You mentioned different types of materials. Is thickness a factor for using compressed air?
Schneider: We, along with many of our customers, have run cutting tests on the full range of material types and thickness. However, in the mild steel range of 1/4 in. and thinner, compressed air is roughly 3 percent faster than nitrogen. In the stainless steel range, from 3/4 in. down to 20 gauge, compressed air is about 22 percent faster. In the aluminum range, from 0.190 in. down to 0.032 in., compressed air is approximately 14 percent faster.
Compared to the clean edges associated with nitrogen and oxygen, how much quality is sacrificed when using compressed air?
Garbarino: Generally speaking, compressed air produces a laser-cut edge quality that is at least comparable to parts cut with oxygen or nitrogen. If we were to call the nitrogen cut edge quality a 10, then the edge quality resulting from an air-assist cut would be about an eight. Air-assist edge quality is more than satisfactory for most powder coatings to adhere, eliminating the need for secondary cleaning operations.
Is air-assist edge quality acceptable for welding applications?
Schneider: Some of our customers are using compressed air for welding applications. What their success is, I don’t know. We’re beginning to run some tests in this area and should have more information soon.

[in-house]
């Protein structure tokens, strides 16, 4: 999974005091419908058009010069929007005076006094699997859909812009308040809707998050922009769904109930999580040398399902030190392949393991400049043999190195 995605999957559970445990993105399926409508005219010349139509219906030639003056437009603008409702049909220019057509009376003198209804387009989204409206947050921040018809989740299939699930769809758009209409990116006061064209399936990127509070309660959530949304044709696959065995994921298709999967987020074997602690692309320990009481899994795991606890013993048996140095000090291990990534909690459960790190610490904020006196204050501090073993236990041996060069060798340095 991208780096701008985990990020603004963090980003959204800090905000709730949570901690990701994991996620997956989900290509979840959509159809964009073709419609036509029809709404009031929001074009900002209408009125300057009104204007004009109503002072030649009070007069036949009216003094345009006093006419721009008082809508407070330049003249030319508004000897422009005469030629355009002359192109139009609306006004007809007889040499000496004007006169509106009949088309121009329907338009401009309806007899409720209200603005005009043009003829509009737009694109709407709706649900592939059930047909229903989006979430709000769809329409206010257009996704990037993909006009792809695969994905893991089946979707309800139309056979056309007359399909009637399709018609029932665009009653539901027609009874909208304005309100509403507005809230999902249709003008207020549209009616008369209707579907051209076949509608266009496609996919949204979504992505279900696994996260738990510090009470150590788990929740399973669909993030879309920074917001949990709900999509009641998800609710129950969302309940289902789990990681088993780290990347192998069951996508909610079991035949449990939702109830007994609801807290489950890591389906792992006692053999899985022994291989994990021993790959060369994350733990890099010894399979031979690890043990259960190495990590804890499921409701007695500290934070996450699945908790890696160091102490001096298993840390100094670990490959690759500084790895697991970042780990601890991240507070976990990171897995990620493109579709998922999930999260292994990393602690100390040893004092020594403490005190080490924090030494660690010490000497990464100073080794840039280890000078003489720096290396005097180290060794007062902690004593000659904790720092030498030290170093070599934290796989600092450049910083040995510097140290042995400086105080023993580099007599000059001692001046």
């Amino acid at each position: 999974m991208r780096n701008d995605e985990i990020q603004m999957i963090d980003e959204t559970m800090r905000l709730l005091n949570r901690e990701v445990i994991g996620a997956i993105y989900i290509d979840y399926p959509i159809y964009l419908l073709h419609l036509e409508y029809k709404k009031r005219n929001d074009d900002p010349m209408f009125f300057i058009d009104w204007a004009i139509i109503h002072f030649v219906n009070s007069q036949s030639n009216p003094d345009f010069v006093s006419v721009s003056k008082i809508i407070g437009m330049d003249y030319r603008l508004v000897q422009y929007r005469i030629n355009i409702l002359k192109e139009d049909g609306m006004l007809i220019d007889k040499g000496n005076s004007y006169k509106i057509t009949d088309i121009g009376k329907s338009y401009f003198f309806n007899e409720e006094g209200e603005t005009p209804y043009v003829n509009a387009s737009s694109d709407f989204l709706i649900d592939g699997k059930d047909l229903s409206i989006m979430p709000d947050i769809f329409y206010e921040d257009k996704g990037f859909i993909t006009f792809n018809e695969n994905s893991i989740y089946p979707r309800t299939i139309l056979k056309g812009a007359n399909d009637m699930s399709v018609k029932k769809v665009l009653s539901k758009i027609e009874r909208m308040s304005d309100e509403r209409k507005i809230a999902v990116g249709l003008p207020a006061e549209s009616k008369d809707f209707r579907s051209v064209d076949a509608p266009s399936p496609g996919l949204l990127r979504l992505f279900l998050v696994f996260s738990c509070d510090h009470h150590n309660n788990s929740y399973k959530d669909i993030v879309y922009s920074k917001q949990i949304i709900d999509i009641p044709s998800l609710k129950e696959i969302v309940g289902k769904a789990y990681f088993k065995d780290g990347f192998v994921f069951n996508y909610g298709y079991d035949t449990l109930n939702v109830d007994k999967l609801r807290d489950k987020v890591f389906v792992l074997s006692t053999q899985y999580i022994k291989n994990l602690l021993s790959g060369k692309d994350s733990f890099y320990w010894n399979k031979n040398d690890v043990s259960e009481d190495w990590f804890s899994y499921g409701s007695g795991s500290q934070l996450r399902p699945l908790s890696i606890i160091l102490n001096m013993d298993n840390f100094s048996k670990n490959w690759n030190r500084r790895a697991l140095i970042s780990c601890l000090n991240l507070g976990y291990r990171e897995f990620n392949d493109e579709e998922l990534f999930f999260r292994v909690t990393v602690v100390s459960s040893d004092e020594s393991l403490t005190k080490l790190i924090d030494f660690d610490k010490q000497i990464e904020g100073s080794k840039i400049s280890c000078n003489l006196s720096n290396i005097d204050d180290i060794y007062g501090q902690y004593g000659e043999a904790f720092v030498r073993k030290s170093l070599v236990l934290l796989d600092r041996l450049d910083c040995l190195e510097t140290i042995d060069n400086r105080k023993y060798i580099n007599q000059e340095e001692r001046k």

When is it not the best option to use compressed air?
Schneider: There are clearly times when nitrogen or oxygen is a better choice. Nitrogen produces cooler cuts and is an inert gas, meaning that there is no chemical reaction when cutting stainless steel. This prevents oxidization from occurring, leaving a clean, shiny edge that eliminates secondary descaling operations. Fabricators that serve customers throughout the medical, food processing and aerospace industries, for example, should continue their use of nitrogen. Additionally, some cosmetic parts cannot show any blemish whatsoever – again, these applications would not be the best candidates for air-assist cutting.
Can existing laser cutters be adapted for compressed air?
Garbarino: Yes, the process is relatively easy and cost-effective. Even most existing older model lasers can be retrofitted to cut with compressed air. Although there is an initial investment for the proper equipment, tapping compressed air as an assist gas will generate sustainable cost and time savings while boosting productivity.
What’s your advice to those considering compressed air?
Schneider: The bottom line is that when edge quality is absolutely critical, nitrogen or oxygen remains the best option. However, compressed air is an efficient and cost-effective alternative for many. It’s generally used to cut thin material and most stainless parts, especially those used in assemblies. But, it’s key to take a look at the parts being cut and investigate how much is spent on the assist gas. Finally, it’s recommend to run some tests and determine the best gas for a particular application.
Fiber and CO2 lasers must rely on more than just the beam of light to cut metal. Assist gases are necessary to release energy and help transfer heat more intensively and effectively than the beam alone.